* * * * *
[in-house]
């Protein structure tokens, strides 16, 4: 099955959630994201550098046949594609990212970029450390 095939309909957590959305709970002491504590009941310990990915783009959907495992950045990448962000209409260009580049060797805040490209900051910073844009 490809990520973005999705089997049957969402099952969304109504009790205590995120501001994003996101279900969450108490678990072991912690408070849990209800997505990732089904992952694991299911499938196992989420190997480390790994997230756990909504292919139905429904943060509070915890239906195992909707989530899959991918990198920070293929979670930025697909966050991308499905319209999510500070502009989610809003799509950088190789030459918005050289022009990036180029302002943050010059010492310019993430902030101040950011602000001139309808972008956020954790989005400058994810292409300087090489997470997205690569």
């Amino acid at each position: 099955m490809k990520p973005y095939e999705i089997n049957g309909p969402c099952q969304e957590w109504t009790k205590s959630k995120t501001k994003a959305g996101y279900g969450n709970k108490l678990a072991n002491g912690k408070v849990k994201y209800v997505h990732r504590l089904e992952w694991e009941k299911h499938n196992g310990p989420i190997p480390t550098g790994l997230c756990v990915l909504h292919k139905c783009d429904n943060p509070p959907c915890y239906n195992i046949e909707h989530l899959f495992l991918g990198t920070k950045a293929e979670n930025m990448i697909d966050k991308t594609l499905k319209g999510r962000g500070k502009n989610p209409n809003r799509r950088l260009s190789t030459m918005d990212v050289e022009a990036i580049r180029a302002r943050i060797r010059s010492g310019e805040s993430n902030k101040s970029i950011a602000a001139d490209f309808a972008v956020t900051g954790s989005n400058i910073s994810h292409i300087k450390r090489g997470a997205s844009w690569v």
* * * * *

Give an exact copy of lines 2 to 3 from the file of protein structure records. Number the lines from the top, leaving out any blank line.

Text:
């Protein structure tokens, strides 16, 4: 099955959630994201550098046949594609990212970029450390 095939309909957590959305709970002491504590009941310990990915783009959907495992950045990448962000209409260009580049060797805040490209900051910073844009 490809990520973005999705089997049957969402099952969304109504009790205590995120501001994003996101279900969450108490678990072991912690408070849990209800997505990732089904992952694991299911499938196992989420190997480390790994997230756990909504292919139905429904943060509070915890239906195992909707989530899959991918990198920070293929979670930025697909966050991308499905319209999510500070502009989610809003799509950088190789030459918005050289022009990036180029302002943050010059010492310019993430902030101040950011602000001139309808972008956020954790989005400058994810292409300087090489997470997205690569």
């Amino acid at each position: 099955m490809k990520p973005y095939e999705i089997n049957g309909p969402c099952q969304e957590w109504t009790k205590s959630k995120t501001k994003a959305g996101y279900g969450n709970k108490l678990a072991n002491g912690k408070v849990k994201y209800v997505h990732r504590l089904e992952w694991e009941k299911h499938n196992g310990p989420i190997p480390t550098g790994l997230c756990v990915l909504h292919k139905c783009d429904n943060p509070p959907c915890y239906n195992i046949e909707h989530l899959f495992l991918g990198t920070k950045a293929e979670n930025m990448i697909d966050k991308t594609l499905k319209g999510r962000g500070k502009n989610p209409n809003r799509r950088l260009s190789t030459m918005d990212v050289e022009a990036i580049r180029a302002r943050i060797r010059s010492g310019e805040s993430n902030k101040s970029i950011a602000a001139d490209f309808a972008v956020t900051g954790s989005n400058i910073s994810h292409i300087k450390r090489g997470a997205s844009w690569v």